Hiiiii, thanks for stopping by. So eeeerm, it's summer again. Uh I love to be warm...I even love to be hot, eeeven the sticky, sweaty kind.
But despite all the sunshine, dry washing and sandals going on outside but I've been kitchen-based all day; whizzing and chopping and rolling and stirring and bringing together this beast of an autumn feast.
You see I can't get too attached to this weather. I was obsessively stalking it throughout June, July and August and really all it did was get my feet wet (yep, I have holes in my shoes). I have just about accepted the sun's passing for another year and got over the heartache, so I am not about to let it back in for it only to dash my tan hopes again. So I will ignore it and bake with the fruits of my autumn foraging- all be it in shorts, while getting ready to spend the night in a tent.
So here it is; harvest season in a pud, a pie and a crumble rolled into one. Heck, it seems I'm on a roll of rolling things into one doesn't it. I think it's basically because the crumble part of crumble is brill but the fruit it sits on top of tends to leave me wanting, as if I'm eating something unfinished. And when has pastry ever made anything worse....er never. So by all means make a crumble, but if you have a few extra moments, make some pastry, and if you have a few more, make some custard, elderflower custard if you're feeling extra fancy, and take what this autumn has to offer while summer pretends that it's still generous too. With Love and Cake.
Apple and Elderberry Pie with Elderflower Custard
A few notes:
- This pastry is beautifully buttery and melt-in-the-mouthey thanks to the addition of ground almonds and a light hand. What that also means though is that it’s a bit of a bum to roll out because it is so short and crumbly. What I tend to end up doing is rolling it out to the thickness I want, attempting to line the tin, and then patching up and patting in the leftovers into gaps and tears. So don’t be disheartened it will turn good in the end.
- Don’t have elderberries hanging about in your kitchen (why?)? How about using blackberries instead or maybe a mixture of apples and pears, or just plain old apples...really whatever you fancy, though I wouldn’t suggest tuna.
- You don’t have to go to the bother of making your own custard if you don’t fancy it, though it is rather impressive if that’s your agenda, the pie would be scrumptious with cream, or clotted ooo or ice cream.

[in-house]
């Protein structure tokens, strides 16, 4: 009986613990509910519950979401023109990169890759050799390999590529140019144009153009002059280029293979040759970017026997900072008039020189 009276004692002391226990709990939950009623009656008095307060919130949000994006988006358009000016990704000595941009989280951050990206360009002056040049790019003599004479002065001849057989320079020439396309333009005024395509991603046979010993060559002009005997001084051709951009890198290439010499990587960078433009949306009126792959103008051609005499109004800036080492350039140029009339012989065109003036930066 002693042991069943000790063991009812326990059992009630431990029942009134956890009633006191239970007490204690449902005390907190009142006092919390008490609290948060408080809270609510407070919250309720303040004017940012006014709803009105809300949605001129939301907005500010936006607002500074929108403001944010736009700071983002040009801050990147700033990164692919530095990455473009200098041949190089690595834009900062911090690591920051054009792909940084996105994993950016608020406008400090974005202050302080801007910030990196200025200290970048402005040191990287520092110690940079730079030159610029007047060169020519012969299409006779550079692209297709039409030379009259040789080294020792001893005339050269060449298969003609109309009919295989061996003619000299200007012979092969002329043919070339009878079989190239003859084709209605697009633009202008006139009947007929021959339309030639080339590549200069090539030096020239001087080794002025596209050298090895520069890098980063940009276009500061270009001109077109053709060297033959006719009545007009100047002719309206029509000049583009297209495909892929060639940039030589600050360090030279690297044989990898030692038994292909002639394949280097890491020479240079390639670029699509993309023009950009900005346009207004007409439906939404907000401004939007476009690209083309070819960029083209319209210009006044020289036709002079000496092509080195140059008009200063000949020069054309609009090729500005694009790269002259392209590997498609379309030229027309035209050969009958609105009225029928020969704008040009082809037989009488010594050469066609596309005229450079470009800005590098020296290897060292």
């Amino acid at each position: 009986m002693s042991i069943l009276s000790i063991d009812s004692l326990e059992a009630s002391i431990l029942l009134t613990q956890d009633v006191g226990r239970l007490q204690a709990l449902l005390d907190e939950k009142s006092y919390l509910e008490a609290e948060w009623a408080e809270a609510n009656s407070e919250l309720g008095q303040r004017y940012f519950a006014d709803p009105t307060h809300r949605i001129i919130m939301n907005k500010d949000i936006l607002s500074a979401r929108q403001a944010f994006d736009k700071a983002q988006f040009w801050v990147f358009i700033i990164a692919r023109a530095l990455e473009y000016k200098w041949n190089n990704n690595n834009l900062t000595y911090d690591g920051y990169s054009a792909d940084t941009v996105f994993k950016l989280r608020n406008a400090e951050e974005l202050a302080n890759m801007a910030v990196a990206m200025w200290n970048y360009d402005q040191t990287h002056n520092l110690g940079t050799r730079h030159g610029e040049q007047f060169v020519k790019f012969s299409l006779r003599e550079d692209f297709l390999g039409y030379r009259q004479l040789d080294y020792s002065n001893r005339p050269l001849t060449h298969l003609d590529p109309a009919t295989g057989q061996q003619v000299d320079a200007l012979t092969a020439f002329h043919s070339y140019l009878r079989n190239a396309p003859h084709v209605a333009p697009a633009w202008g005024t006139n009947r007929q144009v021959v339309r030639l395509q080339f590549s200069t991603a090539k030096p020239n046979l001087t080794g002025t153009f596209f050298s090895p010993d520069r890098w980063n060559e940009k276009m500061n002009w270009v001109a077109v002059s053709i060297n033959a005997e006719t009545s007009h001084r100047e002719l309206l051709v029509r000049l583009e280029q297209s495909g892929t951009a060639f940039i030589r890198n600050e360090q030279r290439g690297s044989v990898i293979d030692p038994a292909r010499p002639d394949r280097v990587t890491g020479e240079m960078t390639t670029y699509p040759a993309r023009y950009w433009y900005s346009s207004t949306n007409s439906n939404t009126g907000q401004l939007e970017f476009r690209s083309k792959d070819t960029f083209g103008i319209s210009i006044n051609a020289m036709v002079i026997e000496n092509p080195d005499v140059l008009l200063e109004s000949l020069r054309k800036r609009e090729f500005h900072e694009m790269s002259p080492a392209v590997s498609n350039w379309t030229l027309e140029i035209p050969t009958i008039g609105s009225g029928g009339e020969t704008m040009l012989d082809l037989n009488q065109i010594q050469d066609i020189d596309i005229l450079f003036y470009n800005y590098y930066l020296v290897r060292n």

Makes an 18cm pie and enough custard to go with it
You will need
An 18cm round cake tin or pie dish, greased
For the pastry
210g plain flour
50g caster sugar
50g ground almonds
For the topping
40g nuts- used hazelnuts and brazil nuts, chopped
30g pumpkin seeds
70g plain flour
75g soft brown sugar
125g butter, melted
For the filling
2 small or 1 medium cooking apples, peeled cored and roughly chopped
2tsp corn flour
50g soft brown sugar
For the custard
350ml elderflower cordial
4tbsp double cream
4 egg yolks
3 tbsp caster sugar
2 tsp corn flour
- So let’s get going. First things first make the pastry by popping all the dry ingredients into a food processor and pulse together. Then whiz in the butter followed by the egg and leave trundling around until it comes together to form a dough (you could also do this by rubbing in the butter with your finger tips then mixing in the egg by hand).
- Turn out the dough, pat into a disc and chill in the fridge for at least half an hour.
- When it’s ready roll it out as best you can and line the tin (see note). Pop the tin in the fridge while you get on with the rest of the pie. Preheat the oven to 180°c.
- Now it’s time to make the topping, by mixing the dry ingredients together in a bowl then stirring through the butter until you get a crumbly paste.
- For the filling mix the fruit together and tumble into the pastry lined tin set on a baking tray. Sprinkle over the corn flour and sugar and top with the oat-ey topping.
- Pop into the oven for 25 minutes until the topping is bronze and crisp and the pastry is golden.
- Meanwhile you can get on with the custard if you’d like. Heat the cordial and cream gently while you get the rest of the ingredients ready in a bowl and whisk together.
- When the cordial has just reached simmering point, trickle it over the egg mixture, whisking constantly.
- Pour everything back into the pan and heat gently, stirring all the time with a wooden spoon, until the custard has thickened. It will take long enough for you to get bored so make sure the radio is on and persevere until it coats the back of a spoon or has reached 85°c.
- Turn the pie out the tin, and serve a good slice with an healthy splosh of custard, and think that you won't be so sad summer when summer is officially over after all.